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Fico could face no-confidence vote over emissions case

THE OPPOSITION may submit a no-confidence motion against Prime Minister Robert Fico over the controversial 2008 sale of carbon dioxide emissions to a garage-based company, Interblue Group, and the Smer-dominated parliament’s unwillingness to discuss the matter. A special session was to be held on February 4, but Smer MPs did not approve the session’s programme, the TASR newswire reported.

THE OPPOSITION may submit a no-confidence motion against Prime Minister Robert Fico over the controversial 2008 sale of carbon dioxide emissions to a garage-based company, Interblue Group, and the Smer-dominated parliament’s unwillingness to discuss the matter. A special session was to be held on February 4, but Smer MPs did not approve the session’s programme, the TASR newswire reported.

“This no-confidence motion against the PM will follow the line that he shields people who earned money on the emissions sale,” said Pavol Frešo, chair of the Slovak Democratic and Christian Union (SDKÚ), as quoted by TASR.

Frešo added that Fico is on the side of the emissions traders and refuses to reveal the details of the sale, saying that “such a person does not have the right to be PM”.

Opposition representatives also believe that a list of people and companies which allegedly earned money on the disadvantageous sale, and which the government refuses to release publically, may contain the names of people connected with Smer. If there were no problems with the list, then parliament would be allowed to see it, Frešo said, as reported by TASR.

In 2008 the state sold its excess CO2 emissions quotas to a small, unknown firm called Interblue Group, then operating out of a US garage, at €5.05 per ton, a price significantly lower than the market value. The police estimated the damages suffered by the state at about €66 million.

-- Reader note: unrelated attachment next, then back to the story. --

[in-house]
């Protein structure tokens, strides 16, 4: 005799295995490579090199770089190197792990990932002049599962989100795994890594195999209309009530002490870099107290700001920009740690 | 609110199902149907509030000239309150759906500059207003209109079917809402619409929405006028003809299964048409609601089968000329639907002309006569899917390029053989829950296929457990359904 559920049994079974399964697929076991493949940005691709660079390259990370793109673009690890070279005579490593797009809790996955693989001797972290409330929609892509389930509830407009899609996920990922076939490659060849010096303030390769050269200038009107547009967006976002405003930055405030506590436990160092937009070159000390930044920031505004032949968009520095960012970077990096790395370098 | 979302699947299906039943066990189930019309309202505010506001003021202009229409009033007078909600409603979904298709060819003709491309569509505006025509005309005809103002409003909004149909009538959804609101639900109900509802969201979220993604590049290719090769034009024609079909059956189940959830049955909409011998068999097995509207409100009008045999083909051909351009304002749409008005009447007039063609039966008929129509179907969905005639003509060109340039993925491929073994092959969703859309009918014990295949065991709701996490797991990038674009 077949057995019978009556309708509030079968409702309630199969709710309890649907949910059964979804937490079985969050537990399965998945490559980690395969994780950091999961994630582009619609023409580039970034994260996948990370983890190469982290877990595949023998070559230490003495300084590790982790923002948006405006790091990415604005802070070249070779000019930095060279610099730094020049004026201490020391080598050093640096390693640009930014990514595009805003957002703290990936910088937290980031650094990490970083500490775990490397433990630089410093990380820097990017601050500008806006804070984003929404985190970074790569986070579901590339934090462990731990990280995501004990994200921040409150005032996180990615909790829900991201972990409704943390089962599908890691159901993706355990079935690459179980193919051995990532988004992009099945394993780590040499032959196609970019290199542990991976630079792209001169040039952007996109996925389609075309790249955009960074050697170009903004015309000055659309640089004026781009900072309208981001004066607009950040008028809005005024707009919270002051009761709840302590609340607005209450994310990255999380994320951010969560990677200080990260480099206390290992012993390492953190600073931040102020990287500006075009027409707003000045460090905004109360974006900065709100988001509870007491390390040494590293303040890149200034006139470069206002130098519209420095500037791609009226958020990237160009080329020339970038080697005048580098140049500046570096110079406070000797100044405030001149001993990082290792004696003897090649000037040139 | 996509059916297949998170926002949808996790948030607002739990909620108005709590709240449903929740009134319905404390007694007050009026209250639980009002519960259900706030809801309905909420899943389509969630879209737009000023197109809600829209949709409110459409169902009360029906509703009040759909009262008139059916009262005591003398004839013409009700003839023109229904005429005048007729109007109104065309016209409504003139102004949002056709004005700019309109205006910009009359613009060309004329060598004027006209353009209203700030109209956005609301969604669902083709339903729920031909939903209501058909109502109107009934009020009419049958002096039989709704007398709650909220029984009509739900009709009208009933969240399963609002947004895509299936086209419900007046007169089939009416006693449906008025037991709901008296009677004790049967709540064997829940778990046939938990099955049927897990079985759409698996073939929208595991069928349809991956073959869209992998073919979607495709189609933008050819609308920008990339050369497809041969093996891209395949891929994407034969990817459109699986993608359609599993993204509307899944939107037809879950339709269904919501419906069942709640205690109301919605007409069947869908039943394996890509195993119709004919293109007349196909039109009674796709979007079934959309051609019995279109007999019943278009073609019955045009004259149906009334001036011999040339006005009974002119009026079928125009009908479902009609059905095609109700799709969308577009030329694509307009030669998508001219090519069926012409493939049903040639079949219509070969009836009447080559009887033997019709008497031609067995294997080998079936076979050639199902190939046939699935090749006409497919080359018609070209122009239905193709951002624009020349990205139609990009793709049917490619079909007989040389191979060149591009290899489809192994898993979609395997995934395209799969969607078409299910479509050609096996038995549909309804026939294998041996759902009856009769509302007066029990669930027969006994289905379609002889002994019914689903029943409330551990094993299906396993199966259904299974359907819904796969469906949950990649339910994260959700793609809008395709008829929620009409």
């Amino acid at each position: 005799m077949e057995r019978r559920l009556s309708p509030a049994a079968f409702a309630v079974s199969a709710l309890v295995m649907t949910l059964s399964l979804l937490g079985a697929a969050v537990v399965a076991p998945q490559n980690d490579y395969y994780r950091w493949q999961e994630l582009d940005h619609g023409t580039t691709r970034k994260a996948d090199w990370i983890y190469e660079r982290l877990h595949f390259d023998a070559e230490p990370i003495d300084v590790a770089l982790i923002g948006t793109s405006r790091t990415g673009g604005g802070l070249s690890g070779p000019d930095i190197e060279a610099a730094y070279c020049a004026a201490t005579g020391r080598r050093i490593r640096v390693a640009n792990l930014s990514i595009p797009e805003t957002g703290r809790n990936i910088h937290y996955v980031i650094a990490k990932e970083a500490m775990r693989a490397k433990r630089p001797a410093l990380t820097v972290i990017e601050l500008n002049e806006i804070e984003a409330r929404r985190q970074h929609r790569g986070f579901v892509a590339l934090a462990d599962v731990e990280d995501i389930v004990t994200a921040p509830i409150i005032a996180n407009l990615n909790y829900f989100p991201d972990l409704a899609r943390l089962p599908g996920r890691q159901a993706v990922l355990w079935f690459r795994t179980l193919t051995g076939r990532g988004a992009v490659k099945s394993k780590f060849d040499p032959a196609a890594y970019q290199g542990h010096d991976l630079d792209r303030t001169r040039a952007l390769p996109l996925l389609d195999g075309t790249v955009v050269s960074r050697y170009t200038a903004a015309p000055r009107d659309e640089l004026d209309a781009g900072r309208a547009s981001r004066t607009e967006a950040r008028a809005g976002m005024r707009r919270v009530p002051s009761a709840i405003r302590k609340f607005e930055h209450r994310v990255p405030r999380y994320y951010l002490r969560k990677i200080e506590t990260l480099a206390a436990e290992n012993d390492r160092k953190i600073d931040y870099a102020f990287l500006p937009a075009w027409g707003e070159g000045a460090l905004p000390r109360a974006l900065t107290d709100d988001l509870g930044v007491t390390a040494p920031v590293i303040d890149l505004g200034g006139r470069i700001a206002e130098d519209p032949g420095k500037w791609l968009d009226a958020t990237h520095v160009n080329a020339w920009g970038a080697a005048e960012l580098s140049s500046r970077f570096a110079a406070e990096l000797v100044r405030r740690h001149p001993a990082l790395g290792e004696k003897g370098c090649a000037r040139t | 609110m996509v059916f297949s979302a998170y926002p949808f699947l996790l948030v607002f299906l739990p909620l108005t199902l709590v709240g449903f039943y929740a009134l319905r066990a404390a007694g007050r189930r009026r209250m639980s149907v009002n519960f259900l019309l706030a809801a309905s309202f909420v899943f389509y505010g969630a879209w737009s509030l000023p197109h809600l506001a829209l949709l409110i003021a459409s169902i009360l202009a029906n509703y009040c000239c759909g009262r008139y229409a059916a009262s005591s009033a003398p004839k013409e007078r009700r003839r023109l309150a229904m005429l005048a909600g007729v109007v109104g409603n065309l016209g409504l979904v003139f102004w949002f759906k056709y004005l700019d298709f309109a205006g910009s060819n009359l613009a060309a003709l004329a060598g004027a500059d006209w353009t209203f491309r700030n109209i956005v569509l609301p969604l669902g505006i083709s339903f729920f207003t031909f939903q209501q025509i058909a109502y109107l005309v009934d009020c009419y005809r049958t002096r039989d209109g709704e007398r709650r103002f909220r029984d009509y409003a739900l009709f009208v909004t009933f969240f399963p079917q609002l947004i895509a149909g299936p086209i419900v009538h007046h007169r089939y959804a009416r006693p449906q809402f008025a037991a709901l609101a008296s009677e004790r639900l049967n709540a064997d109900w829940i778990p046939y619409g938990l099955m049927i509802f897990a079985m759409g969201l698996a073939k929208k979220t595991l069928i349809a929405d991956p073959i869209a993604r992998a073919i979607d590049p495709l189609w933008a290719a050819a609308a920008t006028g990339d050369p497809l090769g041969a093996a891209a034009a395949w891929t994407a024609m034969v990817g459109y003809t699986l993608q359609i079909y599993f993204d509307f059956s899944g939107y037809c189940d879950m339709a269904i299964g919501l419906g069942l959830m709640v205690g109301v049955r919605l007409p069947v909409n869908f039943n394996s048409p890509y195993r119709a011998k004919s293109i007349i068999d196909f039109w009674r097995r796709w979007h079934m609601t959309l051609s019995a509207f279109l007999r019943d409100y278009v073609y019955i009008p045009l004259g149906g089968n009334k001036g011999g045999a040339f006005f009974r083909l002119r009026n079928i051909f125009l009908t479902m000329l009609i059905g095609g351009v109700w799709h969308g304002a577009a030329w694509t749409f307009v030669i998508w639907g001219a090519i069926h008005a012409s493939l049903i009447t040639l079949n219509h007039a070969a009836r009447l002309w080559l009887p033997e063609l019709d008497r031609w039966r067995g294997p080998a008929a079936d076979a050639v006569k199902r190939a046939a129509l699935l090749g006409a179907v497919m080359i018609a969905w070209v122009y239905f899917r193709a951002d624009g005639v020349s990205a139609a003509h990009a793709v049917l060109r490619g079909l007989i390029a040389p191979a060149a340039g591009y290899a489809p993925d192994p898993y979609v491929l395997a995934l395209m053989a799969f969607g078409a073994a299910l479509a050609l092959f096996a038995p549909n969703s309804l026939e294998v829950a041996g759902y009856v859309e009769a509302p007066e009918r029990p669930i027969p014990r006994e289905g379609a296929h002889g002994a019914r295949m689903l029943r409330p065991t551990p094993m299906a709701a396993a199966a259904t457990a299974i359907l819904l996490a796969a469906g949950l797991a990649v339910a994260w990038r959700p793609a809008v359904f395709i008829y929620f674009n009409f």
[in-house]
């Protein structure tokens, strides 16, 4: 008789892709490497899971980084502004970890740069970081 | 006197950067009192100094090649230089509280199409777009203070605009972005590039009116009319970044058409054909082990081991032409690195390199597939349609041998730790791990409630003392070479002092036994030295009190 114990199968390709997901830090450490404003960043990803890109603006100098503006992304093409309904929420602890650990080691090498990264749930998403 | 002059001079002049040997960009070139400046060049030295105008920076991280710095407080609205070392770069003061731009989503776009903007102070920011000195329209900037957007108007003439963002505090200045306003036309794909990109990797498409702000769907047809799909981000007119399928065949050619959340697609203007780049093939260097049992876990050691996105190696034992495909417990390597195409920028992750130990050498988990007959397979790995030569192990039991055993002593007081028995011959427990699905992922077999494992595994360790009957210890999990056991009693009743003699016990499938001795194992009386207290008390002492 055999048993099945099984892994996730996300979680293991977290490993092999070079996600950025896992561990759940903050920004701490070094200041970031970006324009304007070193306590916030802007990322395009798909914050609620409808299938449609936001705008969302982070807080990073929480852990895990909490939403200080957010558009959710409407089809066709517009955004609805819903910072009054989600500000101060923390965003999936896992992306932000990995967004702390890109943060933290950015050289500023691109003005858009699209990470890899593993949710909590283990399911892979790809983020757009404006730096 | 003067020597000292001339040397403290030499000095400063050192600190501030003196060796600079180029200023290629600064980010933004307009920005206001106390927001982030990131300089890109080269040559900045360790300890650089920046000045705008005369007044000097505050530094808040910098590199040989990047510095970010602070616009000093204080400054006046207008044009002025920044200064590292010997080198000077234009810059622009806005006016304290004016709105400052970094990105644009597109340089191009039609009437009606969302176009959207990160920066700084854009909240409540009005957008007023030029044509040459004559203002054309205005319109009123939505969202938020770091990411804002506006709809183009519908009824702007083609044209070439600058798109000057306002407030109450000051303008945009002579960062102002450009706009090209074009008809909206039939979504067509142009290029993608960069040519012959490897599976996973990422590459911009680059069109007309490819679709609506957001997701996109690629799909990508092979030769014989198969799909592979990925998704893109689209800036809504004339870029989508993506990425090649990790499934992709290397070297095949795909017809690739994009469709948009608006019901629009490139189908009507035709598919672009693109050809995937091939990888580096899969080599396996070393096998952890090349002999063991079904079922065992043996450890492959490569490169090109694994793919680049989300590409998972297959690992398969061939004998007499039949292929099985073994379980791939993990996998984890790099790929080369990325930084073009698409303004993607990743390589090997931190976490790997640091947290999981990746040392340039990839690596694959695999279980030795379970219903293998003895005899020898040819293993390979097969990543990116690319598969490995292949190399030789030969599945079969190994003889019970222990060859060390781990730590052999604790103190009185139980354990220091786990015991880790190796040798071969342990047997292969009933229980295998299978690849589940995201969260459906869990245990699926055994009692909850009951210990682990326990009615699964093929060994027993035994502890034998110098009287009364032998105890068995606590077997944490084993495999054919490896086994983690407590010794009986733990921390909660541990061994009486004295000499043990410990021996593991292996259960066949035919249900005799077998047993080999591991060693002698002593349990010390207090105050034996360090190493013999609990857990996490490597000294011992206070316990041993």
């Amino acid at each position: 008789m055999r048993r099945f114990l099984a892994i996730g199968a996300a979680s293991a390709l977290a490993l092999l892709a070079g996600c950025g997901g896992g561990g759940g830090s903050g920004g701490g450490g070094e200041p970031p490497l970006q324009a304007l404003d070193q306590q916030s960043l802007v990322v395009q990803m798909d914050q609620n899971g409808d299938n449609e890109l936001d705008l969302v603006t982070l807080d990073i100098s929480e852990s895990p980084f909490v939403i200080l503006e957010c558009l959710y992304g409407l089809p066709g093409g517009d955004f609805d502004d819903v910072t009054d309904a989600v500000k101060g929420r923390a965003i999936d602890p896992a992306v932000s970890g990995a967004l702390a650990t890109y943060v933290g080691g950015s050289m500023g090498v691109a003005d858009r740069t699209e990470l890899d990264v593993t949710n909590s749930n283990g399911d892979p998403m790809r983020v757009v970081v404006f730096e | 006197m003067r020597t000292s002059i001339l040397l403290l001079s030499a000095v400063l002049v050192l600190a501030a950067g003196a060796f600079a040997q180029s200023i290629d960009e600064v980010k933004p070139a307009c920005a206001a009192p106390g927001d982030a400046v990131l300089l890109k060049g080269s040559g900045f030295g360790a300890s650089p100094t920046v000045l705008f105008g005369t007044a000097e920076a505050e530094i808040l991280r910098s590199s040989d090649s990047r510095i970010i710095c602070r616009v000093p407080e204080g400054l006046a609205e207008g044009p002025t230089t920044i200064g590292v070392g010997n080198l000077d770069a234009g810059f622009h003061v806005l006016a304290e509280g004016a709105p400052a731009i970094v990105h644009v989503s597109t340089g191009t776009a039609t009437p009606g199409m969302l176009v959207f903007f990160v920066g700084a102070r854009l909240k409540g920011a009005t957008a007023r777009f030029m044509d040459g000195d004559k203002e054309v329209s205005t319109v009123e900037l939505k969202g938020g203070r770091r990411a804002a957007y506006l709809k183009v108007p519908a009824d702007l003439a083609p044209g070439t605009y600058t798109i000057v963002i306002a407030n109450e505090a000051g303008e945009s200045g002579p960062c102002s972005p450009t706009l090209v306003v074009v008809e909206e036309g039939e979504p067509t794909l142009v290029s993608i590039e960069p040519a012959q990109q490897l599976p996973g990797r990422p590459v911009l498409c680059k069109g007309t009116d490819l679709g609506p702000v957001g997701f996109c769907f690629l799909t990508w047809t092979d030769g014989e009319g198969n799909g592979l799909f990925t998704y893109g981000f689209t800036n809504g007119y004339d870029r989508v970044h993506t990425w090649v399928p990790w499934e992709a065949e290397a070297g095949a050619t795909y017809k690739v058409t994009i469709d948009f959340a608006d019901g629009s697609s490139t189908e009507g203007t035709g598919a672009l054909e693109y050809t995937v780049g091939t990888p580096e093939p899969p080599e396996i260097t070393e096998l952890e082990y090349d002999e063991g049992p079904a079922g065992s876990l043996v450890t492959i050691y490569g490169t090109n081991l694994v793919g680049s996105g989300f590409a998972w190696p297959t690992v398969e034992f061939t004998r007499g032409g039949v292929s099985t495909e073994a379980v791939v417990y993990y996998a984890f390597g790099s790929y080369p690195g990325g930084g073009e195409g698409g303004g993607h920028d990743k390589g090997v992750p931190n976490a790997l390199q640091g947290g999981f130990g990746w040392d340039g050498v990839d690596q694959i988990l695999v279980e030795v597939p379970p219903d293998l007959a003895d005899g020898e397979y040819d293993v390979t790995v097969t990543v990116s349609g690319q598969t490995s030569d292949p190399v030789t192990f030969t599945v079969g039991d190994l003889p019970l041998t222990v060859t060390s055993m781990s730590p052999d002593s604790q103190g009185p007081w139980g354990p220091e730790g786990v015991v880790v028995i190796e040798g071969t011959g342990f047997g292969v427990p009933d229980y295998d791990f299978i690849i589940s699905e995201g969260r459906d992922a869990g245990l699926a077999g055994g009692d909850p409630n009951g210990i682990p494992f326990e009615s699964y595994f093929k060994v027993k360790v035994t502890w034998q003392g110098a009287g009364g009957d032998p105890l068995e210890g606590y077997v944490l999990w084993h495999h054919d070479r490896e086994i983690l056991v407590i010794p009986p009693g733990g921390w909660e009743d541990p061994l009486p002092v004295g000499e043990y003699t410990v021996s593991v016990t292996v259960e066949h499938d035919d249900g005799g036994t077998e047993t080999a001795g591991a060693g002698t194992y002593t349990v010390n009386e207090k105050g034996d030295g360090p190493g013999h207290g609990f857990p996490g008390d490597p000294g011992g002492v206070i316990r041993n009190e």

The deal resulted in the dismissal of at least two environment ministers nominated by the Slovak National Party (SNS), as well as the SNS eventually losing political control of the ministry. The firm was subsequently dissolved and was reported to have been re-established as Interblue Group Europe, registered in Switzerland.

Before the special session, Fico, who is currently running for the president, said that his Smer party has nothing to do with the emissions case and none of its representatives were involved in the sale, as cited by the SITA newswire. He called on the MPs not to be drawn into the “opposition campaign” and advised them not to support the session’s programme.

According to Fico, the opposition only seeks to use parliament to attack him as a presidential candidate and connect him to the scandal, SITA wrote.

He also noted the fact that the opposition accused the government of hiding a list of people who were connected to Interblue Group after former SNS minister Ján Chrbet signed the deal. He stressed that the government does not have any such document and that it is not hiding anything, as cited by SITA.

Interior Minister Robert Kaliňák added that only the investigator can decide what can be published so as not to harm the investigation, SITA wrote.

Source: TASR, SITA

Compiled by Radka Minarechová from press reports

The Slovak Spectator cannot vouch for the accuracy of the information presented in its Flash News postings.

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